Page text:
They had hardly taken refuge there, to stand close together, when a hand struck the panel a sharp pat, and gave the door, which had gently swung to, a thrust which sent it back against the stop.
“Come in here,” said James Clareborough in a low, surly voice; and Chester felt his companion shiver, and the blood surged to his brain as he dimly saw the shadowy figures of four men enter the room, three of whom took chairs and threw themselves into them, the other standing against a book-case with a dull patch of light from the window shutters striking full upon his breast, about which his hand kept on playing nervously.
It seemed to Chester that it was only a matter of moments before they would be seen; but so far the party were unconscious of their presence, and a couple of dull red spots of light waxed and waned as the aromatic fumes of cigar smoke began to pervade the room.
“Throw open one of the shutters, uncle,” cried James Clareborough, hoarsely.
“No, no,” half shouted a voice which Chester recognised at once as that of his old patient.
“What! Why?” cried James Clareborough, and the violent throbbing of Chester’s heart grew less painful as he heard Robert Clareborough’s reply —
“Because if ever men wanted the darkness it is now.”
It was a respite, for no one uttered a word for a few moments. Then in a low, angry voice, James Clareborough spoke again, and, with his every nerve on the strain, Chester noted that he took his glowing cigar from his lips and held it down between his knees.
“Curse them! Who would ever have thought of the fools attempting that?”
“Where’s your wife, uncle?” said a voice which made the hand with which Marion clung to Chester’s wrist give a slight twitch.
“Upstairs, lying down, my boy,” said another voice, and it was Chester’s turn to start as he recognised it as one he had heard before, though he could not make out where.
“Is she much hurt?” said Robert Clareborough.
“More frightened than hurt,” said the same voice. “Of course it is a terrible shock.”
“Horrible! Here, this must be the end of it. What do you say, Paddy?”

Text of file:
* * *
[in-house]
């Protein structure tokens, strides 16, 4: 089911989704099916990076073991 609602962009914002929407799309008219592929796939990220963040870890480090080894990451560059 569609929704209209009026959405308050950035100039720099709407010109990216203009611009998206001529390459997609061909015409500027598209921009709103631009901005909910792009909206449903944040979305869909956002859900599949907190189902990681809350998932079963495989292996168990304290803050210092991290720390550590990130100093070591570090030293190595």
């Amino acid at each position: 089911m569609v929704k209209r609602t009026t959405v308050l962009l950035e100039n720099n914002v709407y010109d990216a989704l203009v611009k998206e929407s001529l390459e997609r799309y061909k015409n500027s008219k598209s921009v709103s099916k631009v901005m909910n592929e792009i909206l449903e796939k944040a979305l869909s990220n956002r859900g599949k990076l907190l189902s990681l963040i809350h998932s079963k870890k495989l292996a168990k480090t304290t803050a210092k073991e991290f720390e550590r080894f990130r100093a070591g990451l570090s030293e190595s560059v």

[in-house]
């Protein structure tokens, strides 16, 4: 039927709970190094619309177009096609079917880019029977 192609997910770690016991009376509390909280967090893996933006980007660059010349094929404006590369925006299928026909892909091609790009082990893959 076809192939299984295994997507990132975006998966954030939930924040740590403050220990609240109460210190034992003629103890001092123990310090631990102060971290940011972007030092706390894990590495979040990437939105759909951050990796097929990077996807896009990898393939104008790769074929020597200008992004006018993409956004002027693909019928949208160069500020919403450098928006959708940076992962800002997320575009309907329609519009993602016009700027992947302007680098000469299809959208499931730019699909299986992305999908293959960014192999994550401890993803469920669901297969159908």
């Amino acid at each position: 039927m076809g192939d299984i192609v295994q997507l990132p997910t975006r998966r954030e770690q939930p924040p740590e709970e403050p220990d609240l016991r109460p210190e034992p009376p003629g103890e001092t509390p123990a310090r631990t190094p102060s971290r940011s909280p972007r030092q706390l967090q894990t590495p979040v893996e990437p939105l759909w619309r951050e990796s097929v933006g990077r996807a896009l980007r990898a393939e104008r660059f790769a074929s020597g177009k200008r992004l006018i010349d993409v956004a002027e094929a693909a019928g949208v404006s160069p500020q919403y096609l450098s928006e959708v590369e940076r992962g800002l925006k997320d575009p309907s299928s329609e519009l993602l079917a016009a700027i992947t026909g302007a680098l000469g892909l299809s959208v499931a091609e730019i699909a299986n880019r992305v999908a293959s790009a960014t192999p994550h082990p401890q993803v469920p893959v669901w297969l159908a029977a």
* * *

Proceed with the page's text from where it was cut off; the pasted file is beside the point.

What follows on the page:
“Confound it! yes. I’m sick.”
“Will you stop this cursed preaching, Rob?” snarled James Clareborough. “You fools! You know there can be no end to it. What are you talking about? It was their own fault.”
“Ah!” ejaculated Rob in a tone which made his sister shiver.
“Look here,” continued James Clareborough; “are you two going to show the white feather? Take the case fairly, Paddy. Suppose this had been at The Towers in the night, and we came upon a couple of scoundrels – with revolvers, mind! – carrying off the girls’ jewellery, would either of you have hesitated about firing?”
“I suppose not,” said Dennis, heavily, “but it seemed such cold-blooded work.”
“Been more cold-blooded if they had dropped us two. Now, then, no nonsense; let’s look the matter straight in the face. One thing is enough at a time. We can discuss Rob’s ideas of a dissolution of partnership later on,” was added, with a sneer. “Now, uncle; what about their coming? We had better have the old lady down.”
“No, let her be; she can tell you no more than I can. They must have asked for leave to come up as you were all away, and come straight here ready to pitch some tale, and your aunt unsuspectingly let them in. They must have set upon her, tied her fast, and carried her down.”
“Must, must, must!” cried James Clareborough, impatiently. “You were not here.”
“No, boy, but it tells its own tale. Arthur was dressed as if for a holiday, and the other fool too.”